CTSI helps investigators navigate complexities of registering and reporting research on ClinicalTrials.gov

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Published September 4, 2019


ClinicalTrials.gov registration requirements

Planning and carrying out clinical research presents investigators with multiple hurdles. For some researchers, the biggest obstacle arises not in the lab, but at the keyboard, when they are required to register their studies and report their findings in a national data bank.

Registering and reporting their protocols and results can be a confusing and time-consuming process. Adding to the challenge is the fact that requirements are constantly evolving, and vary from agency to agency.

“Over the past couple of years, the regulations have changed and more studies than ever before need to be registered in ClinicalTrials.gov,” said Lynn Jagodzinski, Clinical Research Regulatory Administrator at University at Buffalo’s Clinical and Translational Science Institute. Her role is to assist investigators to navigate the regulations and online forms to ensure that all research conducted at the university complies with federal regulations.

“This registration is essential to get your study results published in a reputable peer reviewed journal, and you cannot register retroactively,” points out Sanjay Sethi, MD, Director of the Clinical Research Office at UB.

According to Jagodzinski, ClinicalTrials.gov is a registry and results database of federally and privately supported clinical trials conducted domestically and around the world. It is maintained by the National Library of Medicine of the National Institutes of Health.

The database was first mandated in 1997, and was expanded in 2007. The final regulations became effective on January 18, 2017, when all applicable clinical trials were required to be registered before they begin and have results submitted no later than one year after the study’s completion date. Failure to report brings the risk of fines for the investigator, the sponsor and the institution, and could result in the suspension or termination of the research. It could also prevent the study’s findings from being published in medical journals.

Information available on registry 

The importance of a central data bank for study results is straight forward. The database catalogs study procedures before, during and after the trial and details any adverse events that may have arisen. Currently, the databank includes documentation on more than 314,500 studies from 50 states and 209 countries.

ClinicalTrials.gov helps potential research participants find trials for which to volunteer, enhances the design of clinical trials and prevents duplication of unsuccessful or unsafe studies, Jagodzinski said. Collected information guarantees that the database provides the most up-to-date evidence, improves clinical research practice and enhances the public’s trust in clinical research studies, she added. “It is a great resource if you are planning a study to see what is going on,” she notes.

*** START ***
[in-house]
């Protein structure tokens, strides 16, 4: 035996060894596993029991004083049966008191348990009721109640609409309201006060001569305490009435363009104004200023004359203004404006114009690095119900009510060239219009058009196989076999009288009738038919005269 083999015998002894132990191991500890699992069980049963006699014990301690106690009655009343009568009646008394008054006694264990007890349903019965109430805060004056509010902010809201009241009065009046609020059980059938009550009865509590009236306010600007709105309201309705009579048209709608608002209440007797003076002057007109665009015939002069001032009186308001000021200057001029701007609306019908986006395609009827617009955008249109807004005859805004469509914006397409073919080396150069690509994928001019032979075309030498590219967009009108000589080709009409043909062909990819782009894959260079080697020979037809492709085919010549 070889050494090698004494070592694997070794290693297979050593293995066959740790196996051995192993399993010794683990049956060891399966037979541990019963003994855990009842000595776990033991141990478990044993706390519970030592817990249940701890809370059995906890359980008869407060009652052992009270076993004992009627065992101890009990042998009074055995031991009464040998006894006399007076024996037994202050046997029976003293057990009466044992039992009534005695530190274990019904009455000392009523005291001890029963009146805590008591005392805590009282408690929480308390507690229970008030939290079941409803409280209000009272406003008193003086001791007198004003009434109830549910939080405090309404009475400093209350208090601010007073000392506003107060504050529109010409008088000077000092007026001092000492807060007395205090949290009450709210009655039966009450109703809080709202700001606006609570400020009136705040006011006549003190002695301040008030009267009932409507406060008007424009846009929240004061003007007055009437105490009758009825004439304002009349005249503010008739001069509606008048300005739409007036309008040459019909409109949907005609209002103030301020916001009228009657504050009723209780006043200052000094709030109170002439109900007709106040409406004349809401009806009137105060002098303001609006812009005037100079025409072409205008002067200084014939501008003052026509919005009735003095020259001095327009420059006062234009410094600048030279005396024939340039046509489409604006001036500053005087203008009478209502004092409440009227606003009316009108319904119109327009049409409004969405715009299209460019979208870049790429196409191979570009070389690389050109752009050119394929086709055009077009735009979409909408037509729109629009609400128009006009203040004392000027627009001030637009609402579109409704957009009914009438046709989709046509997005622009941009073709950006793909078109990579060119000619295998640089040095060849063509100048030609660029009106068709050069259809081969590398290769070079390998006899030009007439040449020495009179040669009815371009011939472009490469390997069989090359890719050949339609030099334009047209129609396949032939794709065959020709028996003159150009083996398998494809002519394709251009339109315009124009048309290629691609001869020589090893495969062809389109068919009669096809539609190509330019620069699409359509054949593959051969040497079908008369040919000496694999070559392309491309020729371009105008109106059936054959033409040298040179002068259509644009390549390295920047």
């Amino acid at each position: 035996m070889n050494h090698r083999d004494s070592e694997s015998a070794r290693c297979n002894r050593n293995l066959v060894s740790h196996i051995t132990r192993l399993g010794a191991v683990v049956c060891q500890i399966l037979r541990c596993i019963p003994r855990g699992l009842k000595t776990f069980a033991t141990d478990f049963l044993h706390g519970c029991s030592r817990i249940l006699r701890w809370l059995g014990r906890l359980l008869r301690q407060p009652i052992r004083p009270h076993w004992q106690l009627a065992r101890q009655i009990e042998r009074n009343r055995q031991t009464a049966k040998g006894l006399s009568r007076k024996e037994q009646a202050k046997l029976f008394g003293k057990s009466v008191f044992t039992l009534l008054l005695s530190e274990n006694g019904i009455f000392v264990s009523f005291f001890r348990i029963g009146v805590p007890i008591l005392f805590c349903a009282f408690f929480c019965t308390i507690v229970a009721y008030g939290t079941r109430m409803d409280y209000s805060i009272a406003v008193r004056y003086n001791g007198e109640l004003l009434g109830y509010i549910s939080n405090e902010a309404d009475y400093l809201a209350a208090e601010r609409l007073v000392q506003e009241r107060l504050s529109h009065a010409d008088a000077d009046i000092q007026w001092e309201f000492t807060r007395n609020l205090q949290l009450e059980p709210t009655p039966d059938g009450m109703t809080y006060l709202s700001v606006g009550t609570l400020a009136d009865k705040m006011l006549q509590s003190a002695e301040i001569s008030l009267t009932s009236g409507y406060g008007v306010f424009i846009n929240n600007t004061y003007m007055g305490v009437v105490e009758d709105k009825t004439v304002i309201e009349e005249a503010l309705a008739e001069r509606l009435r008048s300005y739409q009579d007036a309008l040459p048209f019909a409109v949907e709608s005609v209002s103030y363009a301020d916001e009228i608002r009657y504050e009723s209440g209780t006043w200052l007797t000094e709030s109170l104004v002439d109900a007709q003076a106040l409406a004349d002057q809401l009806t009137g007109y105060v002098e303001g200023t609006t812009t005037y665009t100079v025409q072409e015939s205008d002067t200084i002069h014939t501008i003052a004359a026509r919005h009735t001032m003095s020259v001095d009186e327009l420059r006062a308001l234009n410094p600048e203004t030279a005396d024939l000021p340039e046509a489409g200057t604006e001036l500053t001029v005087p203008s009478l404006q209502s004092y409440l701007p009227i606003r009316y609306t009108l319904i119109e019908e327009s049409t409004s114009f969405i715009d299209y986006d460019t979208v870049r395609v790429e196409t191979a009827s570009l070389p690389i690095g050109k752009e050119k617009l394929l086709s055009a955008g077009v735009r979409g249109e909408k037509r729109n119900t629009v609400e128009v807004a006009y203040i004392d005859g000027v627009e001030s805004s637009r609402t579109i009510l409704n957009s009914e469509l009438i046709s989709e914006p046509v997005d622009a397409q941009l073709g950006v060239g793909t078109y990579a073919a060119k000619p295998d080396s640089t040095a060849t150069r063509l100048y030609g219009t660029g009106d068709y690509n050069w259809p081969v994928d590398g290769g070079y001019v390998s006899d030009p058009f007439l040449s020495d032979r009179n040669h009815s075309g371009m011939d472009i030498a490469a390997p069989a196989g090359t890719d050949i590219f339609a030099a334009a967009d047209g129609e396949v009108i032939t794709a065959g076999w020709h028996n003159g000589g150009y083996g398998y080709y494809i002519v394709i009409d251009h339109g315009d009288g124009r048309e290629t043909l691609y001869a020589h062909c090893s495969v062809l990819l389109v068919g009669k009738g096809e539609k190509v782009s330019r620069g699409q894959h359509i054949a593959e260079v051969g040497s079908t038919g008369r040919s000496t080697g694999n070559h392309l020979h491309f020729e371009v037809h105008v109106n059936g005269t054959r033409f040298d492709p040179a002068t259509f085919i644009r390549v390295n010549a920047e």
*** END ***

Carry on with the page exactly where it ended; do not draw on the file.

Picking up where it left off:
“This registry has brought much needed transparency to the clinical trials process,” Sethi said. In addition, he said, it is an excellent recruitment tool.

The downside is that regulations about registering at ClinicalTrials.gov are not standard. The Food and Drug Administration, the National Institutes of Health and the International Committee of Medical and Journal Editors each has different standards and requirements for filing. Other, smaller agencies, for example the Centers for Medicare and Medicaid Services and the National Cancer Institute, have different requirements. Filling out all the appropriate forms in the required formats can take up to 40 hours, Jagodzinski said.

CTSI assistance with process

For investigators unsure about whether their study needs to be registered or how to complete the various forms, Jagodzinski can provide assistance. The first step, she says, is to complete registration documents before the study begins. ClinicalTrials.gov establishes one account for each research facility, and all investigators from that institution, such as UB, are designated users of this single account, named SUNYBuffalo, in UB’s case. Jagodzinski and others in the Clinical Research Office can answer investigators' questions and assist them with the process, she said. For more information on registering studies in ClinicalTrials.gov including FAQs, a "ClinicalTrials.gov Registration Guide" is available on the CTSI website for investigators and their research teams.

According to the most recent data on fdaaa.trialstracker.net, which compiles a listing of registered and reported research, only 67 percent of results of clinical trials have been publicly reported. Since doctors and patients use this data to determine appropriate courses of treatment, withholding results poses a risk to patients with life threatening diseases or conditions.

“People give their time and their bodies to research studies,” Jagodzinski said. “They should have access to the data.”

For more information about ClinicalTrials.gov, contact Jagodzinski at lynnjago@buffalo.edu, or call 888-4843.